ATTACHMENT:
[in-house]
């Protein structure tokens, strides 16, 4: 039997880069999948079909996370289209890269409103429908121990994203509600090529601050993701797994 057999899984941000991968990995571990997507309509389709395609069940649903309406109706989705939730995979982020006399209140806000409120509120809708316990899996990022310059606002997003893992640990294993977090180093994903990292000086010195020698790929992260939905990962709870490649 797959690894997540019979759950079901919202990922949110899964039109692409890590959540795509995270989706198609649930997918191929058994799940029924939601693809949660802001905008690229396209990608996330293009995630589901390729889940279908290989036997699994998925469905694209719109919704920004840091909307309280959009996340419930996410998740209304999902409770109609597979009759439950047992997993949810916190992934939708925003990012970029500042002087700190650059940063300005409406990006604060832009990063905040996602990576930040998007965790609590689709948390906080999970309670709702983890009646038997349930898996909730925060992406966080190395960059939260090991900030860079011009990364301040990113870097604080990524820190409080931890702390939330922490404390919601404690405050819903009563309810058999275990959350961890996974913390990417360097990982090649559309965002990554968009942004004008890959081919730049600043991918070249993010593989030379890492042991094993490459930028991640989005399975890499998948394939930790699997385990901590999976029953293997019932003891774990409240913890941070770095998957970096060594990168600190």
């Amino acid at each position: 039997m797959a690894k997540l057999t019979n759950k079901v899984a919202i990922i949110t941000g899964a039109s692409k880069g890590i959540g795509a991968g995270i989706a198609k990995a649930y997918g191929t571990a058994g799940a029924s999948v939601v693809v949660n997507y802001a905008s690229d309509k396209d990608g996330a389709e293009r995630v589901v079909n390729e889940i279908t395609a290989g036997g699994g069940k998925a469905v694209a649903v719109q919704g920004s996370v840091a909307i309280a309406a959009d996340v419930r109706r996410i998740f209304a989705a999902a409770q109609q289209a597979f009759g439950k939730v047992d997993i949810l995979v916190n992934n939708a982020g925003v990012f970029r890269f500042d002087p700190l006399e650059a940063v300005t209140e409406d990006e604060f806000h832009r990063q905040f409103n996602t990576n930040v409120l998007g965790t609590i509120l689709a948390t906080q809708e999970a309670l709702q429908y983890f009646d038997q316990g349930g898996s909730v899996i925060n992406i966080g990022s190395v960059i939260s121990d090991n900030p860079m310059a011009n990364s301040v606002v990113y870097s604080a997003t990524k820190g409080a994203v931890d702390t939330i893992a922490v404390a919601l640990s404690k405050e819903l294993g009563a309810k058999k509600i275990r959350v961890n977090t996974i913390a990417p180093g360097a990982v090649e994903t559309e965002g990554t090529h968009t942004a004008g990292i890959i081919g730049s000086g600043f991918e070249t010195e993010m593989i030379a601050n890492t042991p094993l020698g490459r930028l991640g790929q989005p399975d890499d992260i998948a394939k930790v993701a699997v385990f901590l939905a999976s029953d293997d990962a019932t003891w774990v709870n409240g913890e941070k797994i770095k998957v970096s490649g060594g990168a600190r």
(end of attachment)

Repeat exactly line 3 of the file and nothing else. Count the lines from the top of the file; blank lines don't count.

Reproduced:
């Amino acid at each position: 039997m797959a690894k997540l057999t019979n759950k079901v899984a919202i990922i949110t941000g899964a039109s692409k880069g890590i959540g795509a991968g995270i989706a198609k990995a649930y997918g191929t571990a058994g799940a029924s999948v939601v693809v949660n997507y802001a905008s690229d309509k396209d990608g996330a389709e293009r995630v589901v079909n390729e889940i279908t395609a290989g036997g699994g069940k998925a469905v694209a649903v719109q919704g920004s996370v840091a909307i309280a309406a959009d996340v419930r109706r996410i998740f209304a989705a999902a409770q109609q289209a597979f009759g439950k939730v047992d997993i949810l995979v916190n992934n939708a982020g925003v990012f970029r890269f500042d002087p700190l006399e650059a940063v300005t209140e409406d990006e604060f806000h832009r990063q905040f409103n996602t990576n930040v409120l998007g965790t609590i509120l689709a948390t906080q809708e999970a309670l709702q429908y983890f009646d038997q316990g349930g898996s909730v899996i925060n992406i966080g990022s190395v960059i939260s121990d090991n900030p860079m310059a011009n990364s301040v606002v990113y870097s604080a997003t990524k820190g409080a994203v931890d702390t939330i893992a922490v404390a919601l640990s404690k405050e819903l294993g009563a309810k058999k509600i275990r959350v961890n977090t996974i913390a990417p180093g360097a990982v090649e994903t559309e965002g990554t090529h968009t942004a004008g990292i890959i081919g730049s000086g600043f991918e070249t010195e993010m593989i030379a601050n890492t042991p094993l020698g490459r930028l991640g790929q989005p399975d890499d992260i998948a394939k930790v993701a699997v385990f901590l939905a999976s029953d293997d990962a019932t003891w774990v709870n409240g913890e941070k797994i770095k998957v970096s490649g060594g990168a600190r």